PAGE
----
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Two Common Startup Pitfalls
If this is your first start-up, you’re probably getting a lot of advice, including from well-meaning friends who never have and never started a company.
Which advice should you heed? What are the most common pitfalls in year one?
After being involved in at least five now, from successful, to not so much, there are two enduring lessons that stick in my mind. I say that because some of the most exciting and meaningful adventures and friendships in my life have come from these fledging companies, and I want you to enjoy those kinds of experiences too.
I’ve filled the shoes of founder, advisor, consultant or employee. The one that taught me the most was an art “micro-multinational,” a business I co-founded in 2002, and helped run for ten years. Others include a creative agency (branding, strategy, design), an app linking TVs to phones, and a financial services play between China and the U.S..
Stated simply, two year one lessons are:
1. Pure Reactivity:
The leadership or founders lose all perspective on their options, because they are so immersed in the business’ operations. They become almost purely reactive, rather than pro-active or strategic. They don’t know when to say no and when to say f*ck yes. This reactivity then spreads to every aspect of the business’ operations, chasing ghost opportunities way outside the sweet spot. This feels like treading water wearing concrete slippers. I’ve been guilty of this myself.
2. Overcomplicate Everything:
The leadership was so focused on complicating every initiative that nothing happened. Lots of spinning wheels and no finish lines, putting a campaign or product to rest. Relentless simplifying becomes literally unthinkable. To remedy this, I fall back to my dad’s “forgiveness rather than permission” ethos. Learn by doing, however imperfect, bias towards action. When you’re small, just try stuff. In a start-up, there’s no legal team yet to make you aware of the thousand things that could go wrong. The greatest creative asset of a small company is the nimble ability to try out an idea without wrecking a revenue generating behemoth. A “little bets” approach (thank you Peter Sims) will find you your market traction and probably result in some recoverable losses. This love for experimentation can even work at a mid-size to large company.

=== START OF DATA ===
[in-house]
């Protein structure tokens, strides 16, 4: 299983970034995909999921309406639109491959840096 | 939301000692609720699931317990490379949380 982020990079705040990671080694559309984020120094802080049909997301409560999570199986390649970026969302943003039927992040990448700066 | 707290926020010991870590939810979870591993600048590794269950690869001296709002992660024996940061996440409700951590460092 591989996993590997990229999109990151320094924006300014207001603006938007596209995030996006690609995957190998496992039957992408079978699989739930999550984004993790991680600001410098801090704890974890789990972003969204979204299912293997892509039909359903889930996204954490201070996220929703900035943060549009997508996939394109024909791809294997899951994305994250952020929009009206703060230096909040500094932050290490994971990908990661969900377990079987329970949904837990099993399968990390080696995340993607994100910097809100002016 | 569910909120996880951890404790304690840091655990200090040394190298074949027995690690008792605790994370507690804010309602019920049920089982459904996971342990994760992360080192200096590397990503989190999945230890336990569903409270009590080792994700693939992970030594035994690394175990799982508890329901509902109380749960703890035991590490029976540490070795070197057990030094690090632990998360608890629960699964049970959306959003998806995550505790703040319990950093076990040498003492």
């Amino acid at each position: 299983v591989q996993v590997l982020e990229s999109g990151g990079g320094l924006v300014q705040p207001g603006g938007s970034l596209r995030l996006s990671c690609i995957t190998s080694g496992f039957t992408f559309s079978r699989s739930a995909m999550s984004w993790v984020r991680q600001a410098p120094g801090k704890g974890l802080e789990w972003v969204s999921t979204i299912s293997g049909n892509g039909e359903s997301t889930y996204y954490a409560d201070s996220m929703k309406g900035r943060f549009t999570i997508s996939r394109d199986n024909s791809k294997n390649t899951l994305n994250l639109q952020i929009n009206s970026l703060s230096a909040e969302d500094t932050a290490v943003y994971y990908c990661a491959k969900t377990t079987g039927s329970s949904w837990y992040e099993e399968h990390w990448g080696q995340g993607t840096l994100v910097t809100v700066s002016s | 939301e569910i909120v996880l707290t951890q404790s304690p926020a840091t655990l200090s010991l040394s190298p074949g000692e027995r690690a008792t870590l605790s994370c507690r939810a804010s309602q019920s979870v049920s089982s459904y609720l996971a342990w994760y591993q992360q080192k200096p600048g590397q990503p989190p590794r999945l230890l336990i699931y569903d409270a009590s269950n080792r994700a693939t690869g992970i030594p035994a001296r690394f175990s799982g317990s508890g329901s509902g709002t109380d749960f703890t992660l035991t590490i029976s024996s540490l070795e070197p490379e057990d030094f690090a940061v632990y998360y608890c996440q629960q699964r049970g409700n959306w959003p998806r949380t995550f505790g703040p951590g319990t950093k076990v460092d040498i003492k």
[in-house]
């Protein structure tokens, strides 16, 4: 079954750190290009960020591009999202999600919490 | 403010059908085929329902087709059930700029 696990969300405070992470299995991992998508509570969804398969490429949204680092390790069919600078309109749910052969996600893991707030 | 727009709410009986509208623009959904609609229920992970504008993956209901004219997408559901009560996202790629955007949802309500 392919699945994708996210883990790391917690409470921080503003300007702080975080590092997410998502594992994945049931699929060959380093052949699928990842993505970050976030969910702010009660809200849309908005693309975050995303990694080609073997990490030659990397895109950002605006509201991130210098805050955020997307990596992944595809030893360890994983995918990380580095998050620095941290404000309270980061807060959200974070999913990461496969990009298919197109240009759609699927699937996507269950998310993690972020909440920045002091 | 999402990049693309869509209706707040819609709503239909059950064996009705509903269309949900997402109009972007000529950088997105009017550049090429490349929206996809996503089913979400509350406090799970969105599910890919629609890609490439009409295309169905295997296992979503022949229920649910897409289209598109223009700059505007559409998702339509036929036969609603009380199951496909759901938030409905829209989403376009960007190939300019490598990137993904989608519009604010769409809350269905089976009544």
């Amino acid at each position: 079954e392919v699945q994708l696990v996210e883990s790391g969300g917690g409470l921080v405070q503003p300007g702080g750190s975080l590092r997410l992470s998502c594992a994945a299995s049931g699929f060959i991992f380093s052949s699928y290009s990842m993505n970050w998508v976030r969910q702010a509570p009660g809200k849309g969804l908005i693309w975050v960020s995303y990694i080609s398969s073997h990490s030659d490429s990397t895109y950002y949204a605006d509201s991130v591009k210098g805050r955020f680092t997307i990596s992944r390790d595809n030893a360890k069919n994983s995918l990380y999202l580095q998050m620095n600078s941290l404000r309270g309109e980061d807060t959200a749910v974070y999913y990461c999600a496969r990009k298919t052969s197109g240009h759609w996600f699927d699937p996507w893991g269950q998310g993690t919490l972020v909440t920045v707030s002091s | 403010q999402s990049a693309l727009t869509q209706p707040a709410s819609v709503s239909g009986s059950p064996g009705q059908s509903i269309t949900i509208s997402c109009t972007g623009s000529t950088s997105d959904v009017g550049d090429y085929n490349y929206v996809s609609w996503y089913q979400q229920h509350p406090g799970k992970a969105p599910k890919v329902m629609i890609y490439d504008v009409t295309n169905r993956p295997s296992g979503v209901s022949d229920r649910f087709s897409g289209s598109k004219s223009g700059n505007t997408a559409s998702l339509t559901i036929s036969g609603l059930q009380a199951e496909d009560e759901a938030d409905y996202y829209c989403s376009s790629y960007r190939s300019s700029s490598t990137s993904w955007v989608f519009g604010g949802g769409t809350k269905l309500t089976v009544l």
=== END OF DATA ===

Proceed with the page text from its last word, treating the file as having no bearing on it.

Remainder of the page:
The larger remedy to both these scenarios starts with K.I.S.S.. Keep It Simple Stupid. Get those creative constraints neither too risk averse nor too novelty seeking. But first, some questions you might want to answer for yourselves.
Where are your revenues? What do you love most about your job? What are you best at? Do you get to do these things every day? What do you suck at? What do you hate doing? Why? How much of that can you cut away from your operations or outsource to vendors? Where can you cut costs?
You’d be shocked how much grief you’ll save by succinctly answering these questions. Often when I’m brought in to get the team to specificity, to clarity, the folks who have brought me in find their own answers to be a revelation. A learning by discussion can yield potent focus.
Here’s another very simple way to get at your core value proposition and the heart of your brand. Without clarity on this, you’re probably setting yourself up for failure, for an exhaustive meandering sprint without any understanding of finish lines. Give yourself some time, but answer these questions:
1. Who are we?
2. What do we do?
3. Why do we do this?
4. Who do we do this for?
5. Why should they give a shit?
6. How do we reach them?
You might be surprised at 1) how hard it can be to answer these 2) how powerful it can be once you’ve refined and simplified your answers.
Strategy, brand and marketing language, all your campaigns and much of the language your sales force will use can all be born out of this core exercise.
Why? Because you’re now addressing the “why” and the “who” more than the “what,” which is your good or service. More and more, people are loyal to companies and organizations when they feel values alignment with that brand’s reasons for being. Get clear on your “why” and work feels more like flow and less like a death march in circles.